This was one of the sketches for a tapestry cartoon that was never executed, due to the death of Charles III, who had commissioned them. It was among the sketches sold to the Duke of Osuna in 1799.
The scene represents the most popular festival in the Madrid calendar, which is still celebrated on 15 May, the feast day of the city's patron saint, Isidore the Labourer.
In a letter to his friend Zapater in Saragossa, Goya wrote of the difficulties of such a subject especially as he had to finish this painting by the saint's day 'with all the bustle of the court'. It is in fact a rare example of a landscape by Goya, taken from the far side of the Manzanares River with the city's landmarks on the horizon, and in the foreground the crowds amusing themselves as at a fair, the pilgrims hard to distinguish among the animated crowds. Goya's viewpoint must have been the Hermitage of San Isidro, the goal of the pilgrimage. The building in Goya's painting (also designed as a sketch for a tapestry cartoon), is still preserved, marking the spot where the saint struck a well of water with healing powers. On a tiny scale, Goya has included the pilgrims lining up to enter the church, a picnic scene and a group at the miraculous well. Many years later Goya was to decorate the walls of his country house, the Quinta del Sordo, built not far from the Hermitage, with a nightmare vision of The Pilgrimage to San Isidro.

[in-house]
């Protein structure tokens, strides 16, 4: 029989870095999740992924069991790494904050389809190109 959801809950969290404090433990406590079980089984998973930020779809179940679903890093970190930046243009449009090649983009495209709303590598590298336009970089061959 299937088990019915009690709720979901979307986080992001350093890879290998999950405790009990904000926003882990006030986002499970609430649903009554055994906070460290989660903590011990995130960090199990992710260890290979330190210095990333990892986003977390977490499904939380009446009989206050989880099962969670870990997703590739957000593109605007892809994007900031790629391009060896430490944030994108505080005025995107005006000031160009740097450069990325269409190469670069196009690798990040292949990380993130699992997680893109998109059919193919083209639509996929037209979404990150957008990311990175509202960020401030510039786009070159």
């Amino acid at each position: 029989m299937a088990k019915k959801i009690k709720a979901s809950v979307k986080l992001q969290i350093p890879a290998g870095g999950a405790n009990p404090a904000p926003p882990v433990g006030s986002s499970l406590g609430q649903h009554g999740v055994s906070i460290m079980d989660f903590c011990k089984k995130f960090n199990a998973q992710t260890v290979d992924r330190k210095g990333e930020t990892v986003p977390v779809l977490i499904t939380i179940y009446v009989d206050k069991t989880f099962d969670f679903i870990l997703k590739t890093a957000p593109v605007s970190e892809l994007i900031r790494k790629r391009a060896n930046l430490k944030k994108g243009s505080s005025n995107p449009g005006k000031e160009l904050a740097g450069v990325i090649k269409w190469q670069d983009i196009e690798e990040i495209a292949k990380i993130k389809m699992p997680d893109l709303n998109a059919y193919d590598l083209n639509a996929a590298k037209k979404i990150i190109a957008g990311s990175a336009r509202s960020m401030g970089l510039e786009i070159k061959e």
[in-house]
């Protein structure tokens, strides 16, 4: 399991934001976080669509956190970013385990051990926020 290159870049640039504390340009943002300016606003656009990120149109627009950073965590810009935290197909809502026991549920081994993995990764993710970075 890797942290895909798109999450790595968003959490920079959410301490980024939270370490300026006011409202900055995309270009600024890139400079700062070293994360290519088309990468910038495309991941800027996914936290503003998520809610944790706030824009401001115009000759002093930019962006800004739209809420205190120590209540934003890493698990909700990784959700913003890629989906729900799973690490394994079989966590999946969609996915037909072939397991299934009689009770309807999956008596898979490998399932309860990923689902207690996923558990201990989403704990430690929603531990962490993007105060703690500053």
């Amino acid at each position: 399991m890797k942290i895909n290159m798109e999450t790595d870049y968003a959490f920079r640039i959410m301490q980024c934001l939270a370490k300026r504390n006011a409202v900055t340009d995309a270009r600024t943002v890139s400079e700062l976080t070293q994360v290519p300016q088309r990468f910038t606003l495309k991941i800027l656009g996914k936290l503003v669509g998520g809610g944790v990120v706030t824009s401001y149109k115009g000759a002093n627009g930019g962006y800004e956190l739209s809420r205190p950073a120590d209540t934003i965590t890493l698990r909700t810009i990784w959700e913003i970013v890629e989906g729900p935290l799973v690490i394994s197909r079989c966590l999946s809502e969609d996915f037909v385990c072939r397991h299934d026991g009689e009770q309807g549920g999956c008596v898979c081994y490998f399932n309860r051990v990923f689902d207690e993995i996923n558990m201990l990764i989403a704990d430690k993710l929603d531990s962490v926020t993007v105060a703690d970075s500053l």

In his Handbook, Richard Ford described the pilgrimage as it was in his day: 'It is a truly Spanish and charming scene, far surpassing our Easter Monday at Greenwich, not merely in fun but piety, for this is a religious pilgrimage; thus their wise church renders their acts of devotion sources of enjoyment to its believers.'